Figures from the Irish Film Board have shown that the number of female producers involved in Irish filmmaking peaked in 2016, with 50 percent of film producing roles in 2016 undertaken by women.
This was a twenty percentage point swing from the previous year which saw just 30 percent of women involved in these production roles, while 2012 saw a mere 27 percent of films produced by females.
In the chart above we see female film producers on a par with male producers in 2016.
This increase is in line with the IFB’s Gender and Diversity Policy which intends to adopt a more inclusive breakdown of creative talent, and that ultimately a 50/50 split of gender in creative roles on and off screen is achieved.
Teresa McGrane, Deputy CEO for the Irish Film Board said, “We first noticed the divide in gender roles several years ago when we did a study regarding theatre production roles. We noticed women were few and far between in the production roles and we then carried this study over to Irish film, where we found much the same trend.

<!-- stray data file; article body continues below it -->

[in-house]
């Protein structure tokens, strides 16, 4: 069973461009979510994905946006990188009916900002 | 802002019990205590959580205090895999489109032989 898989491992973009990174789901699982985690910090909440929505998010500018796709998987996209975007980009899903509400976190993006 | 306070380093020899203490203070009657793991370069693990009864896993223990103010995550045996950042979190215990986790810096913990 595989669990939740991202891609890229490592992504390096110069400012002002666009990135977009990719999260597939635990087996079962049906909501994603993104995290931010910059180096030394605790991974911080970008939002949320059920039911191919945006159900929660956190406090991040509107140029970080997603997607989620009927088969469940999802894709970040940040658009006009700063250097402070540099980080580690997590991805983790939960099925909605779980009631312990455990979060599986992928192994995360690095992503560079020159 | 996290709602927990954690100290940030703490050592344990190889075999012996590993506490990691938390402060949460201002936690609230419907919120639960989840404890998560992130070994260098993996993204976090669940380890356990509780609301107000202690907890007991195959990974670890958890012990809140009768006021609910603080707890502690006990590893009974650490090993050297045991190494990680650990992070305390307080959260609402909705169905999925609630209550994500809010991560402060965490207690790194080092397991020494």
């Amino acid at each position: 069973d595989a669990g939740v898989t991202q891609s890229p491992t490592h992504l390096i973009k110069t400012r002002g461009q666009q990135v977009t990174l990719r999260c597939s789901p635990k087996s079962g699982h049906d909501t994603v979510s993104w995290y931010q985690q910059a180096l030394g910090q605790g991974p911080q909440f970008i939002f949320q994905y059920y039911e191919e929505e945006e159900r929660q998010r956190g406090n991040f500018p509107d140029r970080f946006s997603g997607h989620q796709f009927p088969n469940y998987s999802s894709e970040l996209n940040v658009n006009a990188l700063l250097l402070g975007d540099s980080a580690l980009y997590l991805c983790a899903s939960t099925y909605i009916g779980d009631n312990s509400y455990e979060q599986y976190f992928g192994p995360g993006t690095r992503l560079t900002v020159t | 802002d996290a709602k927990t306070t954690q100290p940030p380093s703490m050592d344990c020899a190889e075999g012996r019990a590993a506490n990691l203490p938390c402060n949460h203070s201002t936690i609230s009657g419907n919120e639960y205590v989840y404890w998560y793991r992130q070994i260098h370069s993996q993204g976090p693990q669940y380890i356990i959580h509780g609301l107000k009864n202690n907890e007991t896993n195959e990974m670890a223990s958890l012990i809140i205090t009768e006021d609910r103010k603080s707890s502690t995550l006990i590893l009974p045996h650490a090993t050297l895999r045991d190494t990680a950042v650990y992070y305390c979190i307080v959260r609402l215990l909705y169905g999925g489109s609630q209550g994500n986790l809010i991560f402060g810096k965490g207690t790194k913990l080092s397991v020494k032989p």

“The main problem for the first few years leading into the 2010s was that we weren’t getting applications from female producers. As a result we couldn’t make much of an impact with no applications,” Teresa said.
“So we invested in increased funding and set up a five year strategy that seeks to largely promote gender equality in film roles both on and off screen. This is largely in the form of working with production companies and funding with our public broadcast partners like RTÉ and TG4 and the BAI so that gender balance is promoted in publicly funding screen content.”
Although female film producers have greatly increased, the share of female writers and directors hasn’t changed greatly over the past few years.
Male directors and writers still greatly dominate these roles.
By Killian Dowling and Jenna Cox